Several states this year have reported lower rates of recidivism, showing that fewer convicted criminals are being re-arrested after leaving prison.
But those statistics hardly tell the full story.
Recidivism rates across the country can vary greatly because of how they’re defined, how the data is collected and how it’s presented to the public. So it can be difficult to say that, for example, one state is doing better than another in rehabilitating formerly incarcerated residents.
“You have to be very, very careful. You have to compare apples to apples and oranges to oranges,” Charis Kubrin, a criminology, law and society professor at the University of California, Irvine, said in an interview with Stateline. Kubrin also is a member of the Council on Criminal Justice, a nonpartisan research think tank.
The statistics are used to evaluate a corrections system’s performance. They can help assess how effective rehabilitative or reentry programs and post-sentence probation programs are in lowering the number of reoffenders with certain criminal histories, such as substance use.
Recidivism data tracks the number of convicted offenders who engage in new criminal activities after being released from prison or jail within a specific time frame, typically ranging from one to five years.
A reduced recidivism rate may indicate that efforts by prison staff and probation or parole officers to rehabilitate individuals are effective, said Evan Green-Lowe, the director of state engagement at Recidiviz, a tech nonprofit that partners with state criminal justice agencies.
“It is one of the metrics that state correctional leadership and state community supervision leadership pay close attention to,” Green-Lowe wrote in an email to Stateline.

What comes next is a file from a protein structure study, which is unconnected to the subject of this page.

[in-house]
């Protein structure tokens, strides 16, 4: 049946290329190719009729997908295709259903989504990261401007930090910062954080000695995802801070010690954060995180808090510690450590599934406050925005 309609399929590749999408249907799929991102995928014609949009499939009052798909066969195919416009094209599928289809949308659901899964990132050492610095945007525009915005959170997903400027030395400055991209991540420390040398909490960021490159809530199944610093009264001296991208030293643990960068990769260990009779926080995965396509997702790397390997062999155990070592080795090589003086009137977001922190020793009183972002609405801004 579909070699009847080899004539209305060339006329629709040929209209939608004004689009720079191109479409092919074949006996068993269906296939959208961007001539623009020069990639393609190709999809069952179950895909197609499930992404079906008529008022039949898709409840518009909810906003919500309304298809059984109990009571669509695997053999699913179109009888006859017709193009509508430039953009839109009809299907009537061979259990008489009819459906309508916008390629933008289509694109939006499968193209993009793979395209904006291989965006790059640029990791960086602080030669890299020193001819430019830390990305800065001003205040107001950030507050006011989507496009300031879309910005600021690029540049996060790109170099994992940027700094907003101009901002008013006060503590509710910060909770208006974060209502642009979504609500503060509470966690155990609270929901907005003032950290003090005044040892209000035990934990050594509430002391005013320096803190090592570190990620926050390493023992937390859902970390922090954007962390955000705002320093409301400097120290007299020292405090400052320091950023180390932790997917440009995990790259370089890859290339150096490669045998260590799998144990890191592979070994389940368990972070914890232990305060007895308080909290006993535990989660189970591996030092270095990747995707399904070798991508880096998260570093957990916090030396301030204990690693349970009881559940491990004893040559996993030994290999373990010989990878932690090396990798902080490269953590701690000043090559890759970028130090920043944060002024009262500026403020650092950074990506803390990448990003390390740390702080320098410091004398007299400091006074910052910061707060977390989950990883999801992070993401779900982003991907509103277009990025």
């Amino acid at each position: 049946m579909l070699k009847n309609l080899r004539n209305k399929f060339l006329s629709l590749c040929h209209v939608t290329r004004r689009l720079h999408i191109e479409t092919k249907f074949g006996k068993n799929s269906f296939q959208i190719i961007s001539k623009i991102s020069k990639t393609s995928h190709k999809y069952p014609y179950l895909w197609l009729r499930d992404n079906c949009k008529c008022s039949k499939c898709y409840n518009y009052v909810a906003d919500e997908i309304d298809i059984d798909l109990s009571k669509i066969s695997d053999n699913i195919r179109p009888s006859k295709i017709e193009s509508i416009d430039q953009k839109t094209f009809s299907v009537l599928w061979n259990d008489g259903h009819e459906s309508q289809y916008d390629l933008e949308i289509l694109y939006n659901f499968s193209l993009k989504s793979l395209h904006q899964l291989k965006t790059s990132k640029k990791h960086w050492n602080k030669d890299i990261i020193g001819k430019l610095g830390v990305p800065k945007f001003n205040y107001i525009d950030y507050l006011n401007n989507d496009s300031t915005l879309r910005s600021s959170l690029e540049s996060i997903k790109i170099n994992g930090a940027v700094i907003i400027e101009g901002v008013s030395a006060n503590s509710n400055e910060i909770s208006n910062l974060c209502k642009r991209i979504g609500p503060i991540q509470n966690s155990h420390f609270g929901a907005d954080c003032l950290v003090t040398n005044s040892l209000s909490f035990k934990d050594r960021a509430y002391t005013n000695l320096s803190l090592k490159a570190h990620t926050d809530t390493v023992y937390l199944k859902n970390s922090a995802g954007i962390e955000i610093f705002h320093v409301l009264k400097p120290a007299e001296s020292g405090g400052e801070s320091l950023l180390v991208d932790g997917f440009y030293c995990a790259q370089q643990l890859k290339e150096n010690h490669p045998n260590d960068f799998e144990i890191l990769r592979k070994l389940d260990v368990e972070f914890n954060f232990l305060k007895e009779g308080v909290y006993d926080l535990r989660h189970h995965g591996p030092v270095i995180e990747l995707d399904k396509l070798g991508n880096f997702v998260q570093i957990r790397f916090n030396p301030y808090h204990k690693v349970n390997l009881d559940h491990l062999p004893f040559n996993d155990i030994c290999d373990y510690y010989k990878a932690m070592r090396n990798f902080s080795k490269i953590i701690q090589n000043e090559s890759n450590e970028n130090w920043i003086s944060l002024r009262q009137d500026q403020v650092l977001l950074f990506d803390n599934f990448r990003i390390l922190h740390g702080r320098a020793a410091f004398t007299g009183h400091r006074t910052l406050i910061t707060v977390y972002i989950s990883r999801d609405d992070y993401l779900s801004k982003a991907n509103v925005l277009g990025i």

Among the states that reported lower recidivism rates this year, Iowa, Kentucky, South Carolina, Tennessee and Virginia all have pointed to reentry or other rehabilitative programs as part of the reason.
“These programs make a huge difference,” said Scott Richeson, the Virginia Department of Corrections’ deputy director of programs, education and reentry, in an interview with Stateline. Richeson said the recividism rate for incarcerated people who participate in career and technical education programs is 12%.
Some criminologists argue that attributing lower recidivism rates to a specific program fails to consider other influencing factors, such as population shifts and — recently — the impact of the COVID-19 pandemic.
Over the next couple of years, state-reported recidivism rates likely will continue to decline for individuals who were released in 2019 and 2020, as prisons and jails released more people during the peak years of the pandemic, said Shawn Bushway, an economist and criminologist with the nonprofit and nonpartisan research group RAND Corporation.
You can read the full article at Corrections1.